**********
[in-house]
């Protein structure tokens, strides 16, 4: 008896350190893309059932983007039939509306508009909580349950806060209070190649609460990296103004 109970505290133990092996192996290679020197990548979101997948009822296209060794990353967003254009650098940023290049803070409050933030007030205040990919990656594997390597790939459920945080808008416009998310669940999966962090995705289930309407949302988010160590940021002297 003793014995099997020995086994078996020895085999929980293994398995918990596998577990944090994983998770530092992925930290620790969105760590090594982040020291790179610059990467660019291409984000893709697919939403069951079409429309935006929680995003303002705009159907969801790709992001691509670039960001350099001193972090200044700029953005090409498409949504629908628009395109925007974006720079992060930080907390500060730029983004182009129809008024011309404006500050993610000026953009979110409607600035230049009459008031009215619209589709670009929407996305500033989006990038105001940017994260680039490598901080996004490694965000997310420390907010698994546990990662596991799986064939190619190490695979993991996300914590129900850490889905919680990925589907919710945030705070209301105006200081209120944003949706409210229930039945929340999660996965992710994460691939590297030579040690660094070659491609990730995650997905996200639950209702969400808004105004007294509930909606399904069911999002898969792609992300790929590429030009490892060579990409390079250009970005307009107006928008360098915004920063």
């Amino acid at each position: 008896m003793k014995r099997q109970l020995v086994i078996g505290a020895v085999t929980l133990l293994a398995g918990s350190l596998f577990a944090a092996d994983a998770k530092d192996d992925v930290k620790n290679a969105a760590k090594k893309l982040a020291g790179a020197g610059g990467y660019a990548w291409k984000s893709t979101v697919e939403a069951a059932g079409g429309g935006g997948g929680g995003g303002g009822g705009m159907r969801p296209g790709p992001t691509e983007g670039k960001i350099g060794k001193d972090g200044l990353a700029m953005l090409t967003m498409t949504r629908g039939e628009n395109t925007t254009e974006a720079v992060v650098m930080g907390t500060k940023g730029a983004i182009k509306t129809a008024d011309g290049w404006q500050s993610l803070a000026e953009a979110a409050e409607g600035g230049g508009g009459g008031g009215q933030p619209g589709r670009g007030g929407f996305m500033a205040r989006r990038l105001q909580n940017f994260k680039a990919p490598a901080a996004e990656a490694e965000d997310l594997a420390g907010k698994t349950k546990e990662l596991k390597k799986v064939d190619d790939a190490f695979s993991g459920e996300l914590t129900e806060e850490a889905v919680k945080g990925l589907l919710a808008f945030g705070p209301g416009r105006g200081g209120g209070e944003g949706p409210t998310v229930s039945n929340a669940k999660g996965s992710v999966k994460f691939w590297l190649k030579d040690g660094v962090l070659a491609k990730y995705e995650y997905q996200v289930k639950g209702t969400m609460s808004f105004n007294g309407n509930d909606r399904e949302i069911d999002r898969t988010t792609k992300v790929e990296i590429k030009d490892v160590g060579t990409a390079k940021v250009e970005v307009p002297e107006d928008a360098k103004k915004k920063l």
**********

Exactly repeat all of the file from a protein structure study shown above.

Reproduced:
[in-house]
């Protein structure tokens, strides 16, 4: 008896350190893309059932983007039939509306508009909580349950806060209070190649609460990296103004 109970505290133990092996192996290679020197990548979101997948009822296209060794990353967003254009650098940023290049803070409050933030007030205040990919990656594997390597790939459920945080808008416009998310669940999966962090995705289930309407949302988010160590940021002297 003793014995099997020995086994078996020895085999929980293994398995918990596998577990944090994983998770530092992925930290620790969105760590090594982040020291790179610059990467660019291409984000893709697919939403069951079409429309935006929680995003303002705009159907969801790709992001691509670039960001350099001193972090200044700029953005090409498409949504629908628009395109925007974006720079992060930080907390500060730029983004182009129809008024011309404006500050993610000026953009979110409607600035230049009459008031009215619209589709670009929407996305500033989006990038105001940017994260680039490598901080996004490694965000997310420390907010698994546990990662596991799986064939190619190490695979993991996300914590129900850490889905919680990925589907919710945030705070209301105006200081209120944003949706409210229930039945929340999660996965992710994460691939590297030579040690660094070659491609990730995650997905996200639950209702969400808004105004007294509930909606399904069911999002898969792609992300790929590429030009490892060579990409390079250009970005307009107006928008360098915004920063």
């Amino acid at each position: 008896m003793k014995r099997q109970l020995v086994i078996g505290a020895v085999t929980l133990l293994a398995g918990s350190l596998f577990a944090a092996d994983a998770k530092d192996d992925v930290k620790n290679a969105a760590k090594k893309l982040a020291g790179a020197g610059g990467y660019a990548w291409k984000s893709t979101v697919e939403a069951a059932g079409g429309g935006g997948g929680g995003g303002g009822g705009m159907r969801p296209g790709p992001t691509e983007g670039k960001i350099g060794k001193d972090g200044l990353a700029m953005l090409t967003m498409t949504r629908g039939e628009n395109t925007t254009e974006a720079v992060v650098m930080g907390t500060k940023g730029a983004i182009k509306t129809a008024d011309g290049w404006q500050s993610l803070a000026e953009a979110a409050e409607g600035g230049g508009g009459g008031g009215q933030p619209g589709r670009g007030g929407f996305m500033a205040r989006r990038l105001q909580n940017f994260k680039a990919p490598a901080a996004e990656a490694e965000d997310l594997a420390g907010k698994t349950k546990e990662l596991k390597k799986v064939d190619d790939a190490f695979s993991g459920e996300l914590t129900e806060e850490a889905v919680k945080g990925l589907l919710a808008f945030g705070p209301g416009r105006g200081g209120g209070e944003g949706p409210t998310v229930s039945n929340a669940k999660g996965s992710v999966k994460f691939w590297l190649k030579d040690g660094v962090l070659a491609k990730y995705e995650y997905q996200v289930k639950g209702t969400m609460s808004f105004n007294g309407n509930d909606r399904e949302i069911d999002r898969t988010t792609k992300v790929e990296i590429k030009d490892v160590g060579t990409a390079k940021v250009e970005v307009p002297e107006d928008a360098k103004k915004k920063l």